Border Security Publications
As the debate over immigration reform has brought the management of the U.S.-Mexico border back into the spotlight, this report provides a comprehensive look at the state of affairs in the management of the U.S.-Mexico border and the border region, focusing on four core areas: trade and competitiveness, security, sustainability, and quality of life. The report suggests that rather than consider each issue individually, the interdependent nature of topics like trade and security demand the border be approached from a more holistic perspective.
What are the strengths and weaknesses of the partnership between Mexico and the United States? What might be done to improve it? Exploring both policy and process, and ranging from issues of trade and development to concerns about migration, the environment, and crime, the authors of Mexico and the United States provide a comprehensive analysis of one of the world’s most complex bilateral relationships.
Goodman's paper discusses U.S. firearms trafficking to Mexico as well as the lesser known phenomenon of the illicit movement of U.S.-origin firearms to Guatemala.
The Mexico Institute presents policy recommendations for strengthening U.S.-Mexico relations during the administrations of President Obama and President Peña Nieto.
President Obama will visit Mexico on May 2, where he is expected to discuss ways to deepen US-Mexico economic relations and reinforce cultural and commercial ties between the two countries. While still plagued by issues related to organized crime, today Mexico has one of the world’s fastest growing economies, and it is the United States’ second largest trading partner and third largest source of oil.
The book consists of seven short chapters. The first positions Mexico as a fundamental issue for the United States. The second delves into the origins of the country’s current situation and choices. The third analyzes the conundrum of the nation’s politics. The fourth describes the process of decentralization that overtook the country in recent decades and what that entails for decision making. The fifth explores the economy, where it comes from and how it has performed, as well as its current dilemmas. The sixth examines the issue of security and its complexity. The book ends with a few thoughts on the stakes and opportunities looking toward the future.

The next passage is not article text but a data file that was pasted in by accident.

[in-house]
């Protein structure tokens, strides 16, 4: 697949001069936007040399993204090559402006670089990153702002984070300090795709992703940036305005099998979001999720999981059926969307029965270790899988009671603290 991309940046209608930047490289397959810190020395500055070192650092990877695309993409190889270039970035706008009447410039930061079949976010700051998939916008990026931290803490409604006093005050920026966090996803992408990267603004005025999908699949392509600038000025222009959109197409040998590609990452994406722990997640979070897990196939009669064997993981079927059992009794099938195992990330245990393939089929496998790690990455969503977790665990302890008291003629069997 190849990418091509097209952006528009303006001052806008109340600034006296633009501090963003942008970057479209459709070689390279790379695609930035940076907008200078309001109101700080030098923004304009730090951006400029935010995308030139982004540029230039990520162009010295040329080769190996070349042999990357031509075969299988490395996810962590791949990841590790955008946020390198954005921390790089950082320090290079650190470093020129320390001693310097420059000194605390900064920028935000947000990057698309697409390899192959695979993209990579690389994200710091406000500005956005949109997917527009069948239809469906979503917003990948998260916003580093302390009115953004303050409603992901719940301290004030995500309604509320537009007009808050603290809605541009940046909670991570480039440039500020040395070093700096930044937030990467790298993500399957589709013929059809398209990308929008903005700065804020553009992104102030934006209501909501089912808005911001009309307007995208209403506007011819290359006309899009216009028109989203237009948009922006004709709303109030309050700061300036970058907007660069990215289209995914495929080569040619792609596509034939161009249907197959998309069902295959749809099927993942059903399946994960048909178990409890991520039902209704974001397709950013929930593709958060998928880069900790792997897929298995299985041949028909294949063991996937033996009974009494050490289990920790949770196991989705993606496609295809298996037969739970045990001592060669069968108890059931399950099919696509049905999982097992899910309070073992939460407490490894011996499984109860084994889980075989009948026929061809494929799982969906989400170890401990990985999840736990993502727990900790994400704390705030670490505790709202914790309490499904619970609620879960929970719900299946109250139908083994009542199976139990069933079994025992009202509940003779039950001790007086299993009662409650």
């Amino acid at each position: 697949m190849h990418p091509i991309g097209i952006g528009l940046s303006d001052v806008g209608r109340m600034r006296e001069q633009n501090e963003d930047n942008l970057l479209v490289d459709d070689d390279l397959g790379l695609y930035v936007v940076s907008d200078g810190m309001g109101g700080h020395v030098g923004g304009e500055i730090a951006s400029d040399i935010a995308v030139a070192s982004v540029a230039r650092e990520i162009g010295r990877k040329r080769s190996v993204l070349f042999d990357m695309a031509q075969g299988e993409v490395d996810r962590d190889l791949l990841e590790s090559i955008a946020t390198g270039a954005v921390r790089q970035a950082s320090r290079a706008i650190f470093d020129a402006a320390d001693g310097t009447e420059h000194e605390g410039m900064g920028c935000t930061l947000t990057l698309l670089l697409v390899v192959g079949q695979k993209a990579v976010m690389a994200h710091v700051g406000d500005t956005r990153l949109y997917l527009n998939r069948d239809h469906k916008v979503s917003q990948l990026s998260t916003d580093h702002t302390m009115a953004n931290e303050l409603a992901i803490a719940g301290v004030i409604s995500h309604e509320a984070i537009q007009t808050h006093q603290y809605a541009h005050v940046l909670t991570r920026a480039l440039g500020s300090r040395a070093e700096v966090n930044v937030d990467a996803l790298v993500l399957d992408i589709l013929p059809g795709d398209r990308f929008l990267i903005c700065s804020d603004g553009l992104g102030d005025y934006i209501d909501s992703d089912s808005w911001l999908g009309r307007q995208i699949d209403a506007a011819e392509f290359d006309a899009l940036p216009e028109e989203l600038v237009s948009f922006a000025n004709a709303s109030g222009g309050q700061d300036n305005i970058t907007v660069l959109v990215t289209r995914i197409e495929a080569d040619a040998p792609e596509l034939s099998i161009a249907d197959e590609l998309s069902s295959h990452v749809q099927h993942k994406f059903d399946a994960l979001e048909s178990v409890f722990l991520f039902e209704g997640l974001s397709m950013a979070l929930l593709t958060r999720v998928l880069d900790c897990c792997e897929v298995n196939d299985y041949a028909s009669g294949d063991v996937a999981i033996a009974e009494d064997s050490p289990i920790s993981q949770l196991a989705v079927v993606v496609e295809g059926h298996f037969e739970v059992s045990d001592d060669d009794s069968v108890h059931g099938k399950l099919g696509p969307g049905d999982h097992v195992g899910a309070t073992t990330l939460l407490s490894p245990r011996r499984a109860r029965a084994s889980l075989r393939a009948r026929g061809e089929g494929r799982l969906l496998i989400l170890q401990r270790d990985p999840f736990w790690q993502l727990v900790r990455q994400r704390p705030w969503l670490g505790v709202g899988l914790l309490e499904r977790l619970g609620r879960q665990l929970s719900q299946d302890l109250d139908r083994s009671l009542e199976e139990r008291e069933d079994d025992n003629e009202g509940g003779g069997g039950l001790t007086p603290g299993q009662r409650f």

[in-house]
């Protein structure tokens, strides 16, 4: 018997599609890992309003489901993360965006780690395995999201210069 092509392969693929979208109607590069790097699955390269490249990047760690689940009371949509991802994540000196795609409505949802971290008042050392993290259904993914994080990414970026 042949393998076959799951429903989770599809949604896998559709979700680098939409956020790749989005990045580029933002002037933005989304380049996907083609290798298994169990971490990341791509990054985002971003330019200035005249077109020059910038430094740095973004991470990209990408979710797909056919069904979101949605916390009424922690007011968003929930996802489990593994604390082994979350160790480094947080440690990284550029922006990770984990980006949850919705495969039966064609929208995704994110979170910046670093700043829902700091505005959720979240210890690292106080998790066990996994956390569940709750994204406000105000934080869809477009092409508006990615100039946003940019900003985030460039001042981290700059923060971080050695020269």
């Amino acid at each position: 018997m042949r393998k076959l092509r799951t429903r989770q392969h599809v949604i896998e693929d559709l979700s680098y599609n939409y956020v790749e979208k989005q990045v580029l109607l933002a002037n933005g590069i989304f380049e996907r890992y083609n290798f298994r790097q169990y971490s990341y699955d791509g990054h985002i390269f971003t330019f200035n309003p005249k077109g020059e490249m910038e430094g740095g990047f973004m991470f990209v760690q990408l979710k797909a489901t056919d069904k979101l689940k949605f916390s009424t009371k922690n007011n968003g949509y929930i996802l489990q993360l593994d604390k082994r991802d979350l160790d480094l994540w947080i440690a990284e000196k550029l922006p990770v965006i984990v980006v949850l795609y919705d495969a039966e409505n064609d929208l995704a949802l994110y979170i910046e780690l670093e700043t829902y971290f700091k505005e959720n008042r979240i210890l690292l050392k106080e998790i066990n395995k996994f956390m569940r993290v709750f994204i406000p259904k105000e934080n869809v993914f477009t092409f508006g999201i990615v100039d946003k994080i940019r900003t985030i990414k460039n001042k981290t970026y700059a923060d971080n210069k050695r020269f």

A workshop report focused on three areas of intersection that have dominated discussions of climate and security links in developing country contexts.
The Obama administration will need to establish clear priorities for U.S.–Latin American relations that advance U.S. interests in remarkably changed circumstances. No single approach to the region can guide U.S. policy, nor can policy be successful if it does not recognize the changes in the region over the past decade that are reflected in the hemisphere’s economic and political vitality.
What emerges in this publication is a nuanced portrait of the individuals who have been tasked with serving as the key link of the U.S. government with Mexico. Dolia Estévez's effort to bring their memories and their perspectives to light helps illuminate a little known part of the political relationship between the two countries. It also chronicles a changing relationship between these countries from "distant neighbors" to "intimate strangers," who are deeply dependent on one another and yet are only still getting to know one another well enough to manage the relationship.
In this report, we first survey the causes for the rise of violent crime in Mexico, and the Northern Triangle of Central America. We then look at the US policy response to date. We conclude by offering a few suggestions on how the US policy response could be significantly improved in the short and medium term to respond better to the underlying challenges that the countries of the region are facing, problems in which our own country is deeply implicated.